Is it correct to say that no configuration of the publish plugin can be done in afterEvaluate?


(Justin Ryan) #1

It appears that the PublicationsExtension is forced to be configured as part of the ResolveDeferredConfigurableAction (via ExtensionContainerInternal.getAsMap()). This means that by the time afterEvaluate runs, you are no longer able to configure the PublishingExtension. Consequently, if I have a plugin that needs to be configured by the user (hence has to run in afterEvaluate), I can not influence the PublishingExtension. This seems like a flaw. This implicitly means, to me, that Extensions can not be used to affect the creation of tasks or publications, their value seems to be solely in configuring a task, since a task won’t be run till after afterEvaluate.

For example, I have an Extension for my plugin that is set by the user to tells me what to put into the publication. I seemed to be caught in an impossible situation: once I defer to afterEvaluate to get their values, I can no longer call project.extensions.configure(PublishingExtension).

Can the ResolveDeferredConfigurableAction be delayed until after the afterEvaluates are run?


(Luke Daley) #2

If I have a plugin that needs to be configured by the user (hence has to run in afterEvaluate), I can not influence the PublishingExtension.

I don’t get how this follows. That is, I don’t see why it has to be in afterEvaluate if it is user configurable.

‘afterEvaluate’ is a very large hammer and is problematic for a number of reasons. That said, it is the only solution to some problems. But it is not the solution to all problems.

Can the ResolveDeferredConfigurableAction be delayed until after the afterEvaluates are run?

Possibly, but that’s just moving the problem.

I’d like to completely exhaust options for not using ‘afterEvaluate’ first.

Can you explain a little more on why you need to use ‘afterEvaluate’?

BTW, there’s a dev list discussion going on at the moment on this area (roughly): http://gradle.1045684.n5.nabble.com/deferring-task-creation-td5711283.html

This is the most recent in a few threads on this.


(Justin Ryan) #3

Thanks for the response, some of that was born out of frustration trying to get everything running in the right order.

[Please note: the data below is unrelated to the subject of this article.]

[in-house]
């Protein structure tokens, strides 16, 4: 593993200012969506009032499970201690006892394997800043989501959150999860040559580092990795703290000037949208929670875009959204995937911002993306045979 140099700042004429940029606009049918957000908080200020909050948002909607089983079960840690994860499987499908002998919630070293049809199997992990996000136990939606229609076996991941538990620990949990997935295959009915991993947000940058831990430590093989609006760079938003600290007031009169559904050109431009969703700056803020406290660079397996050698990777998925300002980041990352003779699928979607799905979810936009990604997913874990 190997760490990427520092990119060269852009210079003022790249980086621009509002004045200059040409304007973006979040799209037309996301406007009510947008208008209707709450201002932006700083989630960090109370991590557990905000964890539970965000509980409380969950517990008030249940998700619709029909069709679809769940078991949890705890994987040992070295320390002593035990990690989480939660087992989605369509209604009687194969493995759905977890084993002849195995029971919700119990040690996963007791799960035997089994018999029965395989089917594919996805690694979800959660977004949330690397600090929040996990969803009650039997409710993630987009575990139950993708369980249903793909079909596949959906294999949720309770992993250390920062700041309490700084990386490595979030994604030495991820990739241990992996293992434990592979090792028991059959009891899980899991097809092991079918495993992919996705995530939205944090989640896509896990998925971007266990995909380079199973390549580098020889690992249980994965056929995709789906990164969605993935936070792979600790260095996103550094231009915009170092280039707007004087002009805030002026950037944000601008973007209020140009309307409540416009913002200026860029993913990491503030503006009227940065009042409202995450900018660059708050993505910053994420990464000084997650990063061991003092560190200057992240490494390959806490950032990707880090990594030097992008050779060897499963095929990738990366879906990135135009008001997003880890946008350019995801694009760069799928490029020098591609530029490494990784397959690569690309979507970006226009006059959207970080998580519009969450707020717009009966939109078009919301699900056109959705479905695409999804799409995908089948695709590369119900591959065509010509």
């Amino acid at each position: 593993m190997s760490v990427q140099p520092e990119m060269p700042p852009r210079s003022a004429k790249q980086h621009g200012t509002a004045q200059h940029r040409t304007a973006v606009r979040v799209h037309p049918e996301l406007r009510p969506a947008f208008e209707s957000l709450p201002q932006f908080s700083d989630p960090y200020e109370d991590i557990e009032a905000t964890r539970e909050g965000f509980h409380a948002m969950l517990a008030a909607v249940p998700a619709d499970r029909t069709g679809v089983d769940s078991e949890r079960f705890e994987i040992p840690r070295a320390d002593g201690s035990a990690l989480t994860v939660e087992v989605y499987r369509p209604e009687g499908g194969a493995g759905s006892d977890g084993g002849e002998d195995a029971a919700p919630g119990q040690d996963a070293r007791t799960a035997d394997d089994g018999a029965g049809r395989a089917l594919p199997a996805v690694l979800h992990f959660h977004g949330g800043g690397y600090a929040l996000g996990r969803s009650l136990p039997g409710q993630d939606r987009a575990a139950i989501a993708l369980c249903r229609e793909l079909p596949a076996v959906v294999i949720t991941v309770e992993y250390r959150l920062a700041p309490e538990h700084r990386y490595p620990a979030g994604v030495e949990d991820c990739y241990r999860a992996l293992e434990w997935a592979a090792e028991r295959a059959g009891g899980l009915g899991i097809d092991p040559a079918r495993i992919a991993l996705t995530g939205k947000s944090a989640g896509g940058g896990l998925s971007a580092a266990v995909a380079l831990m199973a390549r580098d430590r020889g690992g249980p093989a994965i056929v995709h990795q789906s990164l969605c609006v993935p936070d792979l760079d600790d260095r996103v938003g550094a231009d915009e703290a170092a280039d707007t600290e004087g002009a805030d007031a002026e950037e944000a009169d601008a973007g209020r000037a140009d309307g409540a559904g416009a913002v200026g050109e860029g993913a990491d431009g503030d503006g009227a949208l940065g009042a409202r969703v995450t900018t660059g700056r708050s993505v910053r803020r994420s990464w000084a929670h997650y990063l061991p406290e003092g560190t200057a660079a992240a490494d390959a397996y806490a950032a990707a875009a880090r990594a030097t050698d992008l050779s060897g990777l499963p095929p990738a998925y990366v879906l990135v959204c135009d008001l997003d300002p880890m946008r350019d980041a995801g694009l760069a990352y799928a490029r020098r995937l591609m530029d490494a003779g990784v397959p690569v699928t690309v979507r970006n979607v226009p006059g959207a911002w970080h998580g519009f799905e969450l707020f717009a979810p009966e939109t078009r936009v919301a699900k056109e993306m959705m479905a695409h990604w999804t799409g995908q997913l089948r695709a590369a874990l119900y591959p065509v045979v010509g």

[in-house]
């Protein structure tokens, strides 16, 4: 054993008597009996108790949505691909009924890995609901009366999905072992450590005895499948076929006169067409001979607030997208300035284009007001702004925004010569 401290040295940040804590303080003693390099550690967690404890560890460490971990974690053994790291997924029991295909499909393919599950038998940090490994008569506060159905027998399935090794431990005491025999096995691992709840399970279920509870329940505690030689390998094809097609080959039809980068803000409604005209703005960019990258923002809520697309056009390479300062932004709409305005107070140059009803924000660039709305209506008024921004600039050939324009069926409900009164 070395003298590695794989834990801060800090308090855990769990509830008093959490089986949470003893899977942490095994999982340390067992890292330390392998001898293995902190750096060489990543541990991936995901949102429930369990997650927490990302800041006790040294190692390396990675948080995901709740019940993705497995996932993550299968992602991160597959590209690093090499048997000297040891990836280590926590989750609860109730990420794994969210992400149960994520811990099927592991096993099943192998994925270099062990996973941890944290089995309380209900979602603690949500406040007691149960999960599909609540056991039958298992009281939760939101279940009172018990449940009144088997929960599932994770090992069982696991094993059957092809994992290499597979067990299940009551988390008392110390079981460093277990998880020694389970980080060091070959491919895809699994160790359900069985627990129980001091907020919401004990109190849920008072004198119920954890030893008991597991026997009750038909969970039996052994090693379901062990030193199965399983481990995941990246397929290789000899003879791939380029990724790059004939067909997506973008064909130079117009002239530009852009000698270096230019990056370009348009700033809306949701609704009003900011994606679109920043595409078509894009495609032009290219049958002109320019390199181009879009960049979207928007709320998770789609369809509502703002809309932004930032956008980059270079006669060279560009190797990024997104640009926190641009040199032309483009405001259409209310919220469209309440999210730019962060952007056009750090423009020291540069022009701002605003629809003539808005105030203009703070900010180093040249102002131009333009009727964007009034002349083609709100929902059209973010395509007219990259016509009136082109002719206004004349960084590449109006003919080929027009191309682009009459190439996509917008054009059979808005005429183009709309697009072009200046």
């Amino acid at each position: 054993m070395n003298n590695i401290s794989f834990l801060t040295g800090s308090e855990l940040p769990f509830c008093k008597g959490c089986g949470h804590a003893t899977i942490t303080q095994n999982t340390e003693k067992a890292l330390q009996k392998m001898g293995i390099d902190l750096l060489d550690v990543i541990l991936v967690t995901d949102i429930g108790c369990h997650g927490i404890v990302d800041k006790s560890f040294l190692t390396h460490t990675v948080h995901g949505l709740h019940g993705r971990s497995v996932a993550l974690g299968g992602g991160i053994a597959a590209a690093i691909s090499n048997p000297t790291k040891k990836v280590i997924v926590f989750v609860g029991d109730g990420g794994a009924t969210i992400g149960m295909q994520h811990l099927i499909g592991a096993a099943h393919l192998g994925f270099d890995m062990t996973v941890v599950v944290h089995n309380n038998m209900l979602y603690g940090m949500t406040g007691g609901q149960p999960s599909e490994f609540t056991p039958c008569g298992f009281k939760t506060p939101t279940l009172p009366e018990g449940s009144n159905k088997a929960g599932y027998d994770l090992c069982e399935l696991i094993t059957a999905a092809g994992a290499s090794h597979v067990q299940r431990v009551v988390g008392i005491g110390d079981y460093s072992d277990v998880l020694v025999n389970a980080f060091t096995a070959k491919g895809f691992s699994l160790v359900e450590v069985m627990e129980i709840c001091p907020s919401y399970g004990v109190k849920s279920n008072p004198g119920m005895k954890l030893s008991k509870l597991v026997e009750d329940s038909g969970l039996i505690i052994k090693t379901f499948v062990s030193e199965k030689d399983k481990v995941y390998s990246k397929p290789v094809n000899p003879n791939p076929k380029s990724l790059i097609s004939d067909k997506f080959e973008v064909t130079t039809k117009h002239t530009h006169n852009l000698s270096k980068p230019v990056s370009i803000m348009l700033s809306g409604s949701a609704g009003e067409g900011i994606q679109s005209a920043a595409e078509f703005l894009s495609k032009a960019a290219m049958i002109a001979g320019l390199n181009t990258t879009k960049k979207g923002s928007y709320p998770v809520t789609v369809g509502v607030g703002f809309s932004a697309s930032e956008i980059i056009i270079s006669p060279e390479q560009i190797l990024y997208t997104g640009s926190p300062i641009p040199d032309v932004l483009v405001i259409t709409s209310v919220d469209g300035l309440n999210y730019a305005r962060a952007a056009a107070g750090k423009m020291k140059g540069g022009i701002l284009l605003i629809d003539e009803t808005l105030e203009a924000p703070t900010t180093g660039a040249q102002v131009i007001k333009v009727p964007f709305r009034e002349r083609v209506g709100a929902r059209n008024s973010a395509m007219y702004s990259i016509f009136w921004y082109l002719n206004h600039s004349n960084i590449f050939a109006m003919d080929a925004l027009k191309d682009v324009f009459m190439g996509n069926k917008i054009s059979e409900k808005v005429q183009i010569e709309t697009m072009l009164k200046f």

Concerning afterEvaluate, I’m under the firm belief that I can’t look at my own Extension until afterEvaluate. The logic being the the user applies the plugin, I add my Extension, user sets some values in the extension, then I can look at what they set. The basis for afterEvaluate is that the user’s gradle script has to be fully evaluated before I can know that they’re done setting values. For some context, here’s a dummy plugin:

class ExportExtension {
    File exportFile
}
class ExportPlugin implements Plugin<Project> {
    ExportExtension extension
      void apply(Project project) {
        extension = project.extensions.create("export", ExportExtension)
        extension.exportFile = 'internal.xml' // In lieu of a ConventionMapping
          afterEvaluate {
            // wait for extension to be configured by user
            exportInPublication(extension.exportFile) // Use file to determine publish plugin values
        }
    }
}

Here’s the usage:

apply plugin: 'myexport'
export {
    exportFile = 'customer.xml'
}

I don’t see a way of looking at exportFile without using afterEvaluate. If exportFile was solely an input of a task, then of course the task can safely see the value, but I’m trying to drive the logic of a plugin (which might create tasks) with an extension. Irrelevant of the publish plugin, what if I just want to create tasks based on a value provided from the user?


(Luke Daley) #4

Generally, that’s what the current discussion that I linked to is about.

It’s hard to provide general answers to such general questions. I don’t mean that as a cop-out, I mean that it depends on exactly what you are trying to do on how to proceed. In general, the alternative is the use of lazily evaluated data structures, convention mappings, and careful extension API design.

The problem with afterEvaluate() is that it’s too coarse. You end up pushing all sequencing problems to the end.

However, we are getting off topic…

afterEvaluate() is supposed to fire after all configuration is done. Not configuring deferrables by this time doesn’t really fit in with that. I’m not for it. I’ll propose it internally though and post back.


(Justin Ryan) #5

I don’t think it’s that generic of a question. How does one read an Extension value set by a user in a Plugin? Specifically in a phase which isn’t execution.

If you read the extension during the apply(), then the user hasn’t set the values yet. If you re-act in the extension in set methods, then you might be working with the wrong value since the user could set the value many times.

It’s feeling like only Extensions which work like a NamedDomainObjectContainer can be used to create tasks. Since the plugin can register callbacks with DomainObjectCollection.all which are immediately called when the user calls them, which would be before the afterEvaluate.


(Luke Daley) #6

I don’t think it’s that generic of a question. How does one read an Extension value set by a user in a Plugin?

The strategy to date has been to use convention mapping, which only works for 1-1 mappings. Most of the time we design around this.

The deferred configuration stuff we are doing with publishing is an attempt to provide a better way, though as you have found it has its own problems.

I don’t have a good answer for you at the moment unfortunately. We are still searching for a comprehensive solution. If you’re up for it, I recommend reading the spec on this stuff: https://github.com/gradle/gradle/blob/master/design-docs/lazy-configuration.md and giving feedback via the dev list.

There aren’t any big changes planned for 1.7, but I expect there will be something in 1.8.